Friday Roundup: Jobs Edition

Everyone had their eyes on the labor market this week, so it leads the Friday charts roundup.

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The Congressional Budget Office isn’t always the sexiest government agency, but it took over the news this week with a report that made everyone, as economists say, get their undies in a bundle. Data Mine would be remiss if that knicker-twisting story didn’t lead off the Friday chart roundup.

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The CBO Says the Labor Force Will Keep Shrinking. Yes, the CBO’s numbers on the Affordable Care Act caused the biggest fuss, but since it’s jobs day, here’s a look at what the agency says about the labor force. The labor force participation rate has been pulling the unemployment rate down, in part because discouraged workers have quit their job searches. However, there’s more at work: The CBO says half of the recent decline has been due to demographic shifts, like older workers leaving the labor force. That, in addition to Obamacare’s effects on workers’ hours, will help pull participation down in the future.


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The Scariest Jobs Chart Ever. Yes, this is a chart we've seen over and over during the recovery, but it's always chilling. Business Insider pulls it from the Calculated Risk blog, showing us just how deep the nation's job losses went and just how long the recovery has been.

The Sochi Olympics Are Costing a Lot. They’re costing an estimated $51 billion, to be more precise … which may not mean much to the average person, until that person looks at this chart shared by ThinkProgress. Apparently, the Sochi Olympics will be more costly than all prior Winter Olympics combined. All that money, and the toilets are still confusing.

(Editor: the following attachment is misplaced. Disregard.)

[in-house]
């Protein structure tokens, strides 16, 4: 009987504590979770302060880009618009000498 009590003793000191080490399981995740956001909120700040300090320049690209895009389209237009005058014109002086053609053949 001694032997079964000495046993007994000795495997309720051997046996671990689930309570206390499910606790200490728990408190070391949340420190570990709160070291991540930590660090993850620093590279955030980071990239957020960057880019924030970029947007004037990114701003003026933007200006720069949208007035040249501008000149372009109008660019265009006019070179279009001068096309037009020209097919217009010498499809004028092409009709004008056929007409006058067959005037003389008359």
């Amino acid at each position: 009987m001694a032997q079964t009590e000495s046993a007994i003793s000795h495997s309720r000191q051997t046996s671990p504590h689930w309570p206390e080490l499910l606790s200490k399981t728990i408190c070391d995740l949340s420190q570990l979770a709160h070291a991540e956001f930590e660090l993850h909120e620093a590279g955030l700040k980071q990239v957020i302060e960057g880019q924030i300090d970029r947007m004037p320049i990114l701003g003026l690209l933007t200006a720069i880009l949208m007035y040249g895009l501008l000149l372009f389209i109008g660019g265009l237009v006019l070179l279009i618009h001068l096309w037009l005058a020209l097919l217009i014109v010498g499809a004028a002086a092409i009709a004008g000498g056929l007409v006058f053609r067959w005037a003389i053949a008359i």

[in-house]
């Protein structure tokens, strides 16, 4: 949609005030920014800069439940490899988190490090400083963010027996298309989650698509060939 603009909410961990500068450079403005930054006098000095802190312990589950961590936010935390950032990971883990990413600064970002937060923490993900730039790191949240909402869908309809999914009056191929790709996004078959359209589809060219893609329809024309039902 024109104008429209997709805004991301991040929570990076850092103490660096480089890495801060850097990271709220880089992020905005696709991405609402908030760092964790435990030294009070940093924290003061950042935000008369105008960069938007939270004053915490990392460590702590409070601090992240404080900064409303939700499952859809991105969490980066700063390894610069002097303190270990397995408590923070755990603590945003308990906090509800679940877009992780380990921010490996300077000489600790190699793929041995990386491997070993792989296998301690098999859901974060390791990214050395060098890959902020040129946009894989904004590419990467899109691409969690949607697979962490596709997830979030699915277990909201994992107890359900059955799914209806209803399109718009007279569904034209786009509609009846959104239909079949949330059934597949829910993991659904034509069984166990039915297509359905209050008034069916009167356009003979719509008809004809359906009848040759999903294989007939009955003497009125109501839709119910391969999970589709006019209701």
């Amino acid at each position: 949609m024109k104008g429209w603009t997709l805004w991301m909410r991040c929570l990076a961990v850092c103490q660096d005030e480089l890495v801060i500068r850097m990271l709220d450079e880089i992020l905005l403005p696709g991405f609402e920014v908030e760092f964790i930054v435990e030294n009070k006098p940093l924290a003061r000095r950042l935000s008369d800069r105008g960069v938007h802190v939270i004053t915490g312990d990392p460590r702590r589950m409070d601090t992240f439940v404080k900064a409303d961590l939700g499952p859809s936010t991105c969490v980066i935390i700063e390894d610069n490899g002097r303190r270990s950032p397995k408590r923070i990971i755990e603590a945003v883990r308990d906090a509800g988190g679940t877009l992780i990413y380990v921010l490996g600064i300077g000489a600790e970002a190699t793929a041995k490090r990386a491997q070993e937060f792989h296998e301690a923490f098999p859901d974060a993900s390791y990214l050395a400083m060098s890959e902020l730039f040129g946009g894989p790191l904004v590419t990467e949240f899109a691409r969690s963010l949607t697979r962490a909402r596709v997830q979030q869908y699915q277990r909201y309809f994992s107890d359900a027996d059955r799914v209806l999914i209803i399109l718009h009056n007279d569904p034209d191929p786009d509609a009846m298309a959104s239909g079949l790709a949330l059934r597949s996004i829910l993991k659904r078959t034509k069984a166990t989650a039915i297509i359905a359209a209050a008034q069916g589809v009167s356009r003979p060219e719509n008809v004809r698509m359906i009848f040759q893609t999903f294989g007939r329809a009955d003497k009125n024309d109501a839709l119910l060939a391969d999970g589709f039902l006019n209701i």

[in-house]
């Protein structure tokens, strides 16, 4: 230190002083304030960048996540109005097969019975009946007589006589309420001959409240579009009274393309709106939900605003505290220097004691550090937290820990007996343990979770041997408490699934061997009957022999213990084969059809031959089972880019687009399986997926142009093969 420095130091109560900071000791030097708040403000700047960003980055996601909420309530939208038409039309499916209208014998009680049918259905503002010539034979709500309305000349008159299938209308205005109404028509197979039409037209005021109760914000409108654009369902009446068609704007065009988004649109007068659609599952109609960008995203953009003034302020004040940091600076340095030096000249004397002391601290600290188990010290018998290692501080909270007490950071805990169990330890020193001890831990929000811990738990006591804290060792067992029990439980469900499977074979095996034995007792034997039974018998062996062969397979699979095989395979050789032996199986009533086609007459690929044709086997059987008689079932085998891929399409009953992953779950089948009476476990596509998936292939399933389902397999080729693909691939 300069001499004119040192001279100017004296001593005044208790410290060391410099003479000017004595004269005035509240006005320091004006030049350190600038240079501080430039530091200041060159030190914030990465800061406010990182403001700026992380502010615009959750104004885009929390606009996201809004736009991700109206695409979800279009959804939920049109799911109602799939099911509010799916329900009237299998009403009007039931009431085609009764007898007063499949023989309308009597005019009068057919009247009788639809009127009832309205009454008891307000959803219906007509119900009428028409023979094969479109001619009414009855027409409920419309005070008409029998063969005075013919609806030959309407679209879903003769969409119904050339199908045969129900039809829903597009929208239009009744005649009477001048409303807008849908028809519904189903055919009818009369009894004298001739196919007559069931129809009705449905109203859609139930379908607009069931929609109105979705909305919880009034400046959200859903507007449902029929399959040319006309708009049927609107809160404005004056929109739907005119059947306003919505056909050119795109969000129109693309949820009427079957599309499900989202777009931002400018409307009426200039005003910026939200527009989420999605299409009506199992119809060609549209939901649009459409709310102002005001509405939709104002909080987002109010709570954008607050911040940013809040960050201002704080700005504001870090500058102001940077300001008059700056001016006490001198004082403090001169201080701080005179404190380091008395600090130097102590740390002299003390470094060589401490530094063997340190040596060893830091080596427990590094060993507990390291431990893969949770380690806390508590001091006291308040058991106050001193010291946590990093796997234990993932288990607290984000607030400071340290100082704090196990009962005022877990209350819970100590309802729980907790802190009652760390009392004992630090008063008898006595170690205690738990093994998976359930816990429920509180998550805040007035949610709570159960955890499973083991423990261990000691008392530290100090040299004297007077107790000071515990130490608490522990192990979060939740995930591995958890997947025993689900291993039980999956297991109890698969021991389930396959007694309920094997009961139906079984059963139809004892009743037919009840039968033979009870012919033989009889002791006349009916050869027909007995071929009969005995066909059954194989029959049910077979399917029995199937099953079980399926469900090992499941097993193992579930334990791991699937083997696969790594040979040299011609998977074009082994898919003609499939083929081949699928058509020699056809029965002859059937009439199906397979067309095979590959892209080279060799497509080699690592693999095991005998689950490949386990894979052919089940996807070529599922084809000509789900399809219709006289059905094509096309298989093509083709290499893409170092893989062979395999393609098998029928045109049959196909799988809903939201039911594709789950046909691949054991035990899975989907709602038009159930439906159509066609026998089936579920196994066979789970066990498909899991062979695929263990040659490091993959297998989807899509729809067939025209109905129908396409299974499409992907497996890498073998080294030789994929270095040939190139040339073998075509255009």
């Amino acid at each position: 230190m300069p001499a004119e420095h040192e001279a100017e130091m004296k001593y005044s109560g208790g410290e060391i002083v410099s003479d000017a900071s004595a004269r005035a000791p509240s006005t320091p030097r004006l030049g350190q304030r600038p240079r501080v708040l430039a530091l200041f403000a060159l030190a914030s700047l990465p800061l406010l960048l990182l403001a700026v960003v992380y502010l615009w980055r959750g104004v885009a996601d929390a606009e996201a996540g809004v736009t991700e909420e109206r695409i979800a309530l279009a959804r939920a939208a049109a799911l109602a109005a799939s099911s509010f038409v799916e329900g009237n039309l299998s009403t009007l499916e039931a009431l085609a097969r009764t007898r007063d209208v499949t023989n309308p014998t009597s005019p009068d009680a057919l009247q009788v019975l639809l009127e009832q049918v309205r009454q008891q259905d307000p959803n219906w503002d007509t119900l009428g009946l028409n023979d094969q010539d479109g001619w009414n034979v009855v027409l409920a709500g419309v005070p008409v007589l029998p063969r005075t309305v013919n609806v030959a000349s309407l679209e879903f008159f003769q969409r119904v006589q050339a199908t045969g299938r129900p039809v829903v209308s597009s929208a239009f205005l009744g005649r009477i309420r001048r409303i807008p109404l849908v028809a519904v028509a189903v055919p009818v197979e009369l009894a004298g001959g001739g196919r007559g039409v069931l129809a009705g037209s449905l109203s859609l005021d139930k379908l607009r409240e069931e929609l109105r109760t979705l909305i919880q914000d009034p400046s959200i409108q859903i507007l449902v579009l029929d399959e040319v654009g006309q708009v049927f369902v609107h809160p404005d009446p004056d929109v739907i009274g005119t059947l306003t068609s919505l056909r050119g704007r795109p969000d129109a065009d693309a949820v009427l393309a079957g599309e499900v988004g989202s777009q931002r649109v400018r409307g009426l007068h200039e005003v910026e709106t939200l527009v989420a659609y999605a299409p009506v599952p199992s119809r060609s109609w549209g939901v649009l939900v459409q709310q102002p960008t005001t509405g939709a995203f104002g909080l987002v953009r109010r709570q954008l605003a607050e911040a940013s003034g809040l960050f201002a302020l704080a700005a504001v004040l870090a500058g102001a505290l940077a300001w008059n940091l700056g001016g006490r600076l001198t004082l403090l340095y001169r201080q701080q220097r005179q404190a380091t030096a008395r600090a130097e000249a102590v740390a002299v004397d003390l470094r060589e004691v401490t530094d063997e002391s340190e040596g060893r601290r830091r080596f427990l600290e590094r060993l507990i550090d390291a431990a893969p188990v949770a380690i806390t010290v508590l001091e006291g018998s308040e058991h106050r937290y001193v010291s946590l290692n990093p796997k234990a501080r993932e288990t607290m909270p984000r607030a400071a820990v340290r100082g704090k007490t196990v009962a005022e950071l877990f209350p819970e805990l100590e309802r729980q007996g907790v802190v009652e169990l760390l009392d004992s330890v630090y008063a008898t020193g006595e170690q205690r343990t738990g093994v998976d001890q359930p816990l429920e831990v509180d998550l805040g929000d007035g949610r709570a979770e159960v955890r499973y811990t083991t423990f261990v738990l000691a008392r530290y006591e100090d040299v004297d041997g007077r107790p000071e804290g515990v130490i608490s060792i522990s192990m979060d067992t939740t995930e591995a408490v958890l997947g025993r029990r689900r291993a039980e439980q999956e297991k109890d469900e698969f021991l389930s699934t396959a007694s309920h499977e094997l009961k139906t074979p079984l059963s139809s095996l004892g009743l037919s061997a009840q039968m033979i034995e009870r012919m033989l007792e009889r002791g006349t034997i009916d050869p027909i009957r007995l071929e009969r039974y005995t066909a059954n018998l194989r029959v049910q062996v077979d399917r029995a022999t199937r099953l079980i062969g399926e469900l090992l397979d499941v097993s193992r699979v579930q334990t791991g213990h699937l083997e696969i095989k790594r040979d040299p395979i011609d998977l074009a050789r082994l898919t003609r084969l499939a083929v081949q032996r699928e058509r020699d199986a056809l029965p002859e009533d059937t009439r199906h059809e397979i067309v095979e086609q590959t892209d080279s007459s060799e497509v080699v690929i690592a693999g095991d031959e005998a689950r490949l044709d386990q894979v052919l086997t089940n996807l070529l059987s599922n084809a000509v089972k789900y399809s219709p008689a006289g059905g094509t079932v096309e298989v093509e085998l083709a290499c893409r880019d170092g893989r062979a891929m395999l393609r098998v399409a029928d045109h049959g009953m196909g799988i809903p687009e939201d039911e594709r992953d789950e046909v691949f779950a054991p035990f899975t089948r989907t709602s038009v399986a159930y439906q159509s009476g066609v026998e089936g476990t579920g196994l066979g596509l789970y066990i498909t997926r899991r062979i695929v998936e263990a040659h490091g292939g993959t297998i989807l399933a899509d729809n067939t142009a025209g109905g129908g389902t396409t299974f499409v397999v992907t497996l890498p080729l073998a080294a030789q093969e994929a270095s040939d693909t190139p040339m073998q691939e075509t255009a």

Super Bowl Ads Are Really Expensive. Businessweek breaks down the numbers, finding that a 30-second ad cost $4 million this year and is on track to cost $6 million by the 2020s and $8 million in the 2030s. Those may be staggering figures, but even more fascinating is that viewership is leveling off while costs climb, meaning those rising ad costs could make for some serious diminishing returns.

The Recession Made Us Smarter. One silver lining from that whole massive-economic-crisis thing we had: People got more educated, as Wonkblog explains, with the number of degrees earned picking up substantially. One explanation is that as the job market slowed down, many people turned to school to get more credentials and skills for when the job market eventually healed.